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San Diego
Monday, May 20, 2024

Some Seek Pay-as-You-Lose Legal System to Curb Frivolous Suits

Talk about timing.

A day before the San Diego Citizens Against Lawsuit Abuse held its annual luncheon highlighting the adverse impacts of lawsuit abuse on businesses and the economy, William Lerach, a disbarred attorney who participated in kickback schemes that secretly paid plaintiffs for hundreds of class-action lawsuits brought against U.S. companies, reported to a low-security California prison to serve a two-year term.

Lerach, a poster child for abusing the legal system, supplied ample material for the May 20 event’s presenters, including Mayor Jerry Sanders, who quipped, “That’s my life every day with the city attorney.”

A panel of representatives from the building, hospitality, restaurant and life sciences industries decried the effects of what they called “frivolous” lawsuits brought against their businesses.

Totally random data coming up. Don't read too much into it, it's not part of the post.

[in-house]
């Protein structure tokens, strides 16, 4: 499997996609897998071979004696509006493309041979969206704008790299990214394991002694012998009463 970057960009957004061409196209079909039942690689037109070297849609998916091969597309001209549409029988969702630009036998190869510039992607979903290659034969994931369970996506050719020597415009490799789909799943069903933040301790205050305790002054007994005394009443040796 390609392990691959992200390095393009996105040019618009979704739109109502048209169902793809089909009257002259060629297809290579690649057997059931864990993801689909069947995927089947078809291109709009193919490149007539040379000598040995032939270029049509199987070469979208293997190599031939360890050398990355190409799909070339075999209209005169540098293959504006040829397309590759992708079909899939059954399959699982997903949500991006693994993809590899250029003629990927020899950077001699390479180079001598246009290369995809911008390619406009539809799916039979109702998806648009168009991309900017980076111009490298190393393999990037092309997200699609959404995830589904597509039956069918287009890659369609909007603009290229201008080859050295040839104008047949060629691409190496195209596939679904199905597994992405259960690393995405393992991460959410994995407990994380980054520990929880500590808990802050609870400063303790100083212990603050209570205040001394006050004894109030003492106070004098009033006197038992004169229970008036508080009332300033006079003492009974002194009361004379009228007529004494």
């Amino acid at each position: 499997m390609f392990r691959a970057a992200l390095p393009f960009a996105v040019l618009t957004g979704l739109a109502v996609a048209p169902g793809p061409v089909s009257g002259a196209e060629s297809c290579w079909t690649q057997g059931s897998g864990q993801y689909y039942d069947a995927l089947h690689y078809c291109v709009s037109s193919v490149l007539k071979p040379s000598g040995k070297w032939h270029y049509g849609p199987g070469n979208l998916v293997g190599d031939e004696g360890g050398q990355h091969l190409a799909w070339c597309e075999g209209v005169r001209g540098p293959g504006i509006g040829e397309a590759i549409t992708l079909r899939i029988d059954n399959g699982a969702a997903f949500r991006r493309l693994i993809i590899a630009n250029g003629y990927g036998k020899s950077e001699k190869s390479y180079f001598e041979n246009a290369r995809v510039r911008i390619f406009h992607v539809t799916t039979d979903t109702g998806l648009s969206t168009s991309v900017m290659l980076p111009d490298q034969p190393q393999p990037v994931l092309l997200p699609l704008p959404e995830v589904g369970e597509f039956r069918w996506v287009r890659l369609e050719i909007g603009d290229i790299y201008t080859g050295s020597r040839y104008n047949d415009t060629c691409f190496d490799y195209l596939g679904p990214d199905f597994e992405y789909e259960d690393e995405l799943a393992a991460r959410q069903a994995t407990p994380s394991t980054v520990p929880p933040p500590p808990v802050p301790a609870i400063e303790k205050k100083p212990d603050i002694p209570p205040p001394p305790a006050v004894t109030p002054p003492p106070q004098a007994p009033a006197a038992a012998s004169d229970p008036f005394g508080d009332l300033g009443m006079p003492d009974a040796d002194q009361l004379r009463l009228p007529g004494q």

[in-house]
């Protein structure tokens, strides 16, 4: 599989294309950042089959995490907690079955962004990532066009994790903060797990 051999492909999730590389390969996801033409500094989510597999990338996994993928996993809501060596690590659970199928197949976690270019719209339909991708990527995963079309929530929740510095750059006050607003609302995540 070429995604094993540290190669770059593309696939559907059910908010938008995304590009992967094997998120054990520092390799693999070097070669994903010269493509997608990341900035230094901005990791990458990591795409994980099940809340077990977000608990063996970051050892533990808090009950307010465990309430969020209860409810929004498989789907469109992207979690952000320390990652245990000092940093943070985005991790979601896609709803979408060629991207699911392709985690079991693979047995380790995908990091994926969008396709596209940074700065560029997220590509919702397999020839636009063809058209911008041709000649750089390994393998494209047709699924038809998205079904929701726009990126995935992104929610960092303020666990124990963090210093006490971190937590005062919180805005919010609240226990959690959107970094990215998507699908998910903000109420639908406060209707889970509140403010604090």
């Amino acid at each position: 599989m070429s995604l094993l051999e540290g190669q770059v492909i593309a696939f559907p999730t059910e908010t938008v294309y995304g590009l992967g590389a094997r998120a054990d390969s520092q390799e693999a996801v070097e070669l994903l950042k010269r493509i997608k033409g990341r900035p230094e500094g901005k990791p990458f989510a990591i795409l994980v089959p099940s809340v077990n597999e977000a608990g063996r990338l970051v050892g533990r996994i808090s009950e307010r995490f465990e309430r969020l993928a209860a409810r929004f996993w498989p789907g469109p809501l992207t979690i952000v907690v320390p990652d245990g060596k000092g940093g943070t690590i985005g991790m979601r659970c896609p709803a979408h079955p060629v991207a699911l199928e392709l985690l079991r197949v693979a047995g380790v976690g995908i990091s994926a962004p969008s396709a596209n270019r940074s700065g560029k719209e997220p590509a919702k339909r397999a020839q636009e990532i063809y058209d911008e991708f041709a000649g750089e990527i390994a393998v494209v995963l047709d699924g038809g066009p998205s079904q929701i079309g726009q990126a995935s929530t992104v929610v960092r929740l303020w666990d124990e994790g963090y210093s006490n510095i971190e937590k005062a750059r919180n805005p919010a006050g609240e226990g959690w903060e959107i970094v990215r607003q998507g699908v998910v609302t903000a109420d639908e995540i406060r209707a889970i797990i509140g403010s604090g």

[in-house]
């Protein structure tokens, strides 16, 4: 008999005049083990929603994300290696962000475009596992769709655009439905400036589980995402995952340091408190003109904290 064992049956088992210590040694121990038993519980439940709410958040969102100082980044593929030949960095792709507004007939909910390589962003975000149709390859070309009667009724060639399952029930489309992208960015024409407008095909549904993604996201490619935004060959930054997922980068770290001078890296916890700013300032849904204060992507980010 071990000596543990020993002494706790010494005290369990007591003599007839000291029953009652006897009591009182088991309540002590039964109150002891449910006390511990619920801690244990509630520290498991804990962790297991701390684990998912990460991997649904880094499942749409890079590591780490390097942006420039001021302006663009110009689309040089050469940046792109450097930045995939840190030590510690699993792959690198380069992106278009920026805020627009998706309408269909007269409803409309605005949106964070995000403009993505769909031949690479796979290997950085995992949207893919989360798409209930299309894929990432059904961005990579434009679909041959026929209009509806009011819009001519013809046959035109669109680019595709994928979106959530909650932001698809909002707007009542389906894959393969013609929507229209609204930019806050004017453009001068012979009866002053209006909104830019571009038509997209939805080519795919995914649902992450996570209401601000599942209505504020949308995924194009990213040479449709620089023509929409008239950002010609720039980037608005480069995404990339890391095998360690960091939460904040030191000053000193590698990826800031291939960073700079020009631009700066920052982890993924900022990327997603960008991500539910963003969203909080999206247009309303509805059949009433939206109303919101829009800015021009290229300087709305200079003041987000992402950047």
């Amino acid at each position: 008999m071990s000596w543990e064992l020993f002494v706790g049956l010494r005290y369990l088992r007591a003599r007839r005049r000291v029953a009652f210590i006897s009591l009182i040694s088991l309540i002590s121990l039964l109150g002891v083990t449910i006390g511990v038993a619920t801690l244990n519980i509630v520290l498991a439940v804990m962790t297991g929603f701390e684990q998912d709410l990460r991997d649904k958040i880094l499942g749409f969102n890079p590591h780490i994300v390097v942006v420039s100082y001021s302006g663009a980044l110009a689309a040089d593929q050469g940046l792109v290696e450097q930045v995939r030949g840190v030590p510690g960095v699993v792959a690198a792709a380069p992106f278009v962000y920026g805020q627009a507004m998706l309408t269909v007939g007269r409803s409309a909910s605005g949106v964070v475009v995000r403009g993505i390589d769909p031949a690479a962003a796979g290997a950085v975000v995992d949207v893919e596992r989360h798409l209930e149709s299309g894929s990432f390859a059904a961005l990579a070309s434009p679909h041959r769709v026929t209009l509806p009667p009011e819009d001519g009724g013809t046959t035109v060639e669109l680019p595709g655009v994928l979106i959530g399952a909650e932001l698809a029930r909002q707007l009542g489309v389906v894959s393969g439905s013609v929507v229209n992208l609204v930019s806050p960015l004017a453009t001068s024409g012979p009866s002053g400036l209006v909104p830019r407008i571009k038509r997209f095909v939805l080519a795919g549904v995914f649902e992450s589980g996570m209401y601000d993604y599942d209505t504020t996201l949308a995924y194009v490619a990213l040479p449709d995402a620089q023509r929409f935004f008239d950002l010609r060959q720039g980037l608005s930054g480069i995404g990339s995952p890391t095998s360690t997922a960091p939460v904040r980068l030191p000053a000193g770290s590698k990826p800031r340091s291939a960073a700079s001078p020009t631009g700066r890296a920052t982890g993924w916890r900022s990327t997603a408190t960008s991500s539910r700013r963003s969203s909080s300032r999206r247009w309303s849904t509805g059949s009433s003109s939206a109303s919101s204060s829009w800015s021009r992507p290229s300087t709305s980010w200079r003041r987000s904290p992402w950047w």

Sam Hardage, chief executive officer of Woodfin Suites Hotels LLC, told the audience that his hotels are “serial victims” of Americans with Disabilities Act-compliance lawsuits.

“The problem is, of course, with an ADA lawsuit, we’re up against a stacked deck,” he said. “If we defend this and lose, we have to pay our attorney’s fees and his attorney’s fees. If he loses, he doesn’t have to pay our attorney’s fees. That’s not a fair deal.”

Hardage and other industry representatives spoke in support of a so-called “loser pay” system, which would force plaintiffs to pay attorney fees if they were to lose. A loser-pay system would serve to curb the amount of costly and frivolous lawsuits brought against businesses, they said.

Matt Adams, vice president of government affairs for the local Building Industry Association, went so far as to blame frivolous litigation on the collapse of the condominium conversion market.

“It jeopardized our families, it jeopardized our economy and it jeopardized our entire economic base of employees,” he said.

He cited a statistic that 81 percent of all condominium projects built in San Diego resulted in litigation at one time. Most never went to trial, he said, because plaintiffs were simply seeking a financial settlement.

San Diego Citizens Against Lawsuit Abuse is a local nonprofit that works to prevent improper use of the legal system for personal financial gain.

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